Posts Categorized: Collections
During 2006-2007 HS projects was invited to undertake a second evaluation of Cable & Wireless’ art collection, following the re-structuring of the company into two separate businesses; the older core cable based business and the new digital technology based communication company.
We produced a detailed report following close consultation with our clients, that led to the rationalisation of the collection to reflect this change. Works that had a historical connection to the technological advances of the company, we relocated to the Cable & Wireless Museum in Porthcurno, Cornwall, while works that were no longer relevant to the collection we sold at auction.
We selected the more cutting edge works from the collection and curated an exhibition for Cable & Wireless’ new head office at the Point in Paddington Basin to foster a dynamic environment to stimulate critical thinking.
We commissioned ‘The Golden City’, 1996, an emblematic work by Steven Campbell that became a centrepiece of the Glasgow Airport Art Collection.
“Campbell’s vision for the airport mural is inspired by the view as you approach the city from the north. Cupped by dark woods, ploughed fields and flowers … an idealised and idyllic Glasgow, but one bound to please travellers.” Clare Henry, Glasgow Herald.
‘The Golden City’ celebrates the City of Glasgow, greeting passengers at the airport as they processed their way through International Departures.
“The painting is made up of three views of the City of Glasgow: the Clyde Estuary; the view from the countryside; and a view from the University Tower. The symbolism of the painting centres around the story of the emblem of Glasgow. It also takes account of St Mungo’s stories, trying to give history a vision. I’ve aimed to get the balance between nature and the city; the ‘Dear Green Place’, idea. It’s been tempting to add something dramatic, but it would have been the wrong thing to do for the location. It’s not the place to be dark and moody. No way. I want people to be uplifted; invigorated. I love Glasgow!” Steven Campbell.
‘The Golden City’ is now in the collection of the Paisley Museum and Art Galleries, Renfrewshire, Scotland.
During 1995-1996, as part of the BAA Art Programme, we commissioned Giles Eldridge, Paul Langworth and Adrian Hemming for a series of site specific works, which formed an integral part of the Heathrow Terminal 1 Art Collection.
Giles Eldridge was commissioned to make a series of works on paper to greet passengers and staff as they made their way through Heathrow Terminal 1 Departures. Eldridge’s inspiration came from the BAA airport design manuals that set the company’s branding and distinctive identity. Eldridge worked with a selection of pages from the manual to produce a series of multi layered and multi media works on paper including drawing, photocopying, and watercolour.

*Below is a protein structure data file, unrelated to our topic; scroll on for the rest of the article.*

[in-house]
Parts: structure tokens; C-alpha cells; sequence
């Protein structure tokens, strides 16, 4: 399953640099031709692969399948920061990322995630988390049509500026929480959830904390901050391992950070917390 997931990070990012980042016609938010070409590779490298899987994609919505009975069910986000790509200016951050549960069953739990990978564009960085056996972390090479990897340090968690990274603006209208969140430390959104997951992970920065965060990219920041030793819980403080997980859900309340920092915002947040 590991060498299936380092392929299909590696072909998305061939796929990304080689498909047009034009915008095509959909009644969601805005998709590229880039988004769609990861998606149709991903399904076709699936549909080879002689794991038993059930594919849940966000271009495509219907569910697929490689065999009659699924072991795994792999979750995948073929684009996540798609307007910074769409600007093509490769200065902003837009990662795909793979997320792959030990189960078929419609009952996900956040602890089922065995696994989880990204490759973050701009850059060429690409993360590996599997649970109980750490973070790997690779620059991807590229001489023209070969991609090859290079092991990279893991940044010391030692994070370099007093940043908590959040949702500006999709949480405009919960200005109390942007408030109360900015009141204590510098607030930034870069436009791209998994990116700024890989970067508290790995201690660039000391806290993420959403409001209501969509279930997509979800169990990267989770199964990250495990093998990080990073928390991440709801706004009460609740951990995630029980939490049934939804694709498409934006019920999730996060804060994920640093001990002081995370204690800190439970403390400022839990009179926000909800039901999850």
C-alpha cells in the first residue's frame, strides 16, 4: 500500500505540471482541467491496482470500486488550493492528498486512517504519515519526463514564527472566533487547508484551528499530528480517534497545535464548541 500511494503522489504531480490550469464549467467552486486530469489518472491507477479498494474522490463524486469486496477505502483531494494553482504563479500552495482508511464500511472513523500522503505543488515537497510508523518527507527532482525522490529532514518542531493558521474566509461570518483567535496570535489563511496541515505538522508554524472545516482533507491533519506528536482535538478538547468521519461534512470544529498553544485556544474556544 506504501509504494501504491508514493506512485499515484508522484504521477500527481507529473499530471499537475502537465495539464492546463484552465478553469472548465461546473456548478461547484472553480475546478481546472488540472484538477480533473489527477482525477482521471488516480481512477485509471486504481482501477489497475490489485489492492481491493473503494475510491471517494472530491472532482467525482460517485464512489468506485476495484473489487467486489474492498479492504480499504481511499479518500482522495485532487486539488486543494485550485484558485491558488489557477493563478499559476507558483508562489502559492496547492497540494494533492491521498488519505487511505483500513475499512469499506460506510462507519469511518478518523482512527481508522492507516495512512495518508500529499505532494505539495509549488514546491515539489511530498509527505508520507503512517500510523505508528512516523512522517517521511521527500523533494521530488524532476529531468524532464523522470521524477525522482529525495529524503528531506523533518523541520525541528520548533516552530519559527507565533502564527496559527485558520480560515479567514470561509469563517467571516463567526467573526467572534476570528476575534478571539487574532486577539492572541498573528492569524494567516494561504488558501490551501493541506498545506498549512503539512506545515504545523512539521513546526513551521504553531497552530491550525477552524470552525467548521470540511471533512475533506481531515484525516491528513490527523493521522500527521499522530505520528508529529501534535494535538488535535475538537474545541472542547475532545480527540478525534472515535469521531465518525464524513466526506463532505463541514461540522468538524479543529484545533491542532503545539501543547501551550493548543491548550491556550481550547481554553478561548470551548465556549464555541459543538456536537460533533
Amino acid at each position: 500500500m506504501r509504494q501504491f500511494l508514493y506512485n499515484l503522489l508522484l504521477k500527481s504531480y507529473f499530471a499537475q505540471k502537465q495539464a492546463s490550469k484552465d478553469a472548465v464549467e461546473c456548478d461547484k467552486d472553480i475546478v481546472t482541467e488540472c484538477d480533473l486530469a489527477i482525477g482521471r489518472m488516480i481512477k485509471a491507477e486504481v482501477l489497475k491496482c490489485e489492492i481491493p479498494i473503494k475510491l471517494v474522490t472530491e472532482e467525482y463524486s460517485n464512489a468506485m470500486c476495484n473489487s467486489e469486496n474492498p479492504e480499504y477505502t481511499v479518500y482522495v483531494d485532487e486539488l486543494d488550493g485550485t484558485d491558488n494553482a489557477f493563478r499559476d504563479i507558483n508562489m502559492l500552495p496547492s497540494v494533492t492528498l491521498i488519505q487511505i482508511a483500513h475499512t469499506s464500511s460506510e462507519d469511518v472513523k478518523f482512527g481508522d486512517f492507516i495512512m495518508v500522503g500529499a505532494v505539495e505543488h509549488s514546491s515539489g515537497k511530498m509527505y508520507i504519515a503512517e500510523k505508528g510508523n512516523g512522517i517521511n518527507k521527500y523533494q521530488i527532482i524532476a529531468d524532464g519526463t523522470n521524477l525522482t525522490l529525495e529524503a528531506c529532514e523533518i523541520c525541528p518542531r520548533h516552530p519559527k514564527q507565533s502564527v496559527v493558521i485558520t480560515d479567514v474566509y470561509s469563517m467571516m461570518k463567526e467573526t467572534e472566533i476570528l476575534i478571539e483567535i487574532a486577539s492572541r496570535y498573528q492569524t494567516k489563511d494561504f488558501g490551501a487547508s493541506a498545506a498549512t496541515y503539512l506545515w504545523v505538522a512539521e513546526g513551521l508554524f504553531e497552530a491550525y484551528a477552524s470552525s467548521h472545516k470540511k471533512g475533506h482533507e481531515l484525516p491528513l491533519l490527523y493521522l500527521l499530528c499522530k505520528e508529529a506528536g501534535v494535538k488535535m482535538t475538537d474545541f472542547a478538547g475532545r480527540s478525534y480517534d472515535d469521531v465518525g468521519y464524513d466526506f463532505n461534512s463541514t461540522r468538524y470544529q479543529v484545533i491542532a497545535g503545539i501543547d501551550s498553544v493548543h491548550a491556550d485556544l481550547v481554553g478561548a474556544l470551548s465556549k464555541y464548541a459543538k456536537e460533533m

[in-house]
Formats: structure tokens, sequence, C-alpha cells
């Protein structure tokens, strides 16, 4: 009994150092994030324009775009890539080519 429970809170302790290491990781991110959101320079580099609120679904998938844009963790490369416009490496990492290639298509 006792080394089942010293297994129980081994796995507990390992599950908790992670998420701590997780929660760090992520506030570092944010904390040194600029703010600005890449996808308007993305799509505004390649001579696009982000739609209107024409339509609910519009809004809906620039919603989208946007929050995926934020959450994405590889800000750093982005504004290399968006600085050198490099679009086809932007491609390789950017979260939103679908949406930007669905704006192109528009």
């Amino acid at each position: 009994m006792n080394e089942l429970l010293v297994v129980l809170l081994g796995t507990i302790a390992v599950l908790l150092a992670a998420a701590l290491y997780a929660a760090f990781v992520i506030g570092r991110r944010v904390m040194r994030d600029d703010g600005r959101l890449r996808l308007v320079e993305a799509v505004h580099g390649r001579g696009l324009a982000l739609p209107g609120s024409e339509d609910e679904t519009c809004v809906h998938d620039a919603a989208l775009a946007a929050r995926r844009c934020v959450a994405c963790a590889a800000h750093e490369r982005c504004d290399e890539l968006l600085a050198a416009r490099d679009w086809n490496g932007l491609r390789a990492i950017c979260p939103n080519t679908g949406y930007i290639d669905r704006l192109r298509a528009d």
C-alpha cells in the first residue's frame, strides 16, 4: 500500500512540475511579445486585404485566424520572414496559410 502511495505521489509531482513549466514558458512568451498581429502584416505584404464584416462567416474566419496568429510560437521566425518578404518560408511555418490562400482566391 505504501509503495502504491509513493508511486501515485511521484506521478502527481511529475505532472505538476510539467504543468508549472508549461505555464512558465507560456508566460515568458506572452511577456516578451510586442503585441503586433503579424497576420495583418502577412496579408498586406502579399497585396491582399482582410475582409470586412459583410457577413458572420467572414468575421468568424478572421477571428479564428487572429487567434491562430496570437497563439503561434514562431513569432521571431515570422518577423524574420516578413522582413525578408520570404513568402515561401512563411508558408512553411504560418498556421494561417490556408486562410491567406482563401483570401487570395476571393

Paul Langworth’s inspiration came from the travellers passing though the terminal, predominantly on their way to sunny holiday destinations. Langworth took his colour scheme and format from sun drenched tourist postcards, with a pallet of bright blues, yellow and white depicting scenes of families, airplanes arriving and departing and sunny skies; all pared down to his pixillated style.
Adrian Hemming ‘Big Bird 1 & 2, Touchdown 1 & 2’ large scale paintings on the theme of aviation, were inspired by the act of travelling and the acknowledgement of a particular place. ’My work as an artist is profoundly influenced by travel. To travel, is different from going on holiday. I don’t travel to find the perfect landscape. Notions of the sublime are no longer the holy grail of the artist. However the restless nature of travelling, the constant expectation of the next sensations all inform and help the artist make the work.’ Taking a hands on approach and exploring areas that the public were not allowed in, Hemming embarked on his creative journey. ‘With sketch book in hand, I was allowed to wander outside of the terminals alongside the runways, following of course strict safety obligations. The smell of aviation fuel, the noise, the sight of 450 tons of a 747 coming in to land as well as taking off, these images became profoundly etched in my mind.’
Hemming’s paintings are underpinned with a conspicuous sense of place and moment, invariably showcasing a brilliant response to light and texture but there is also a deeper, intensely serious awareness of painting’s potential relationship with poetry, literature, science and with the art of the past.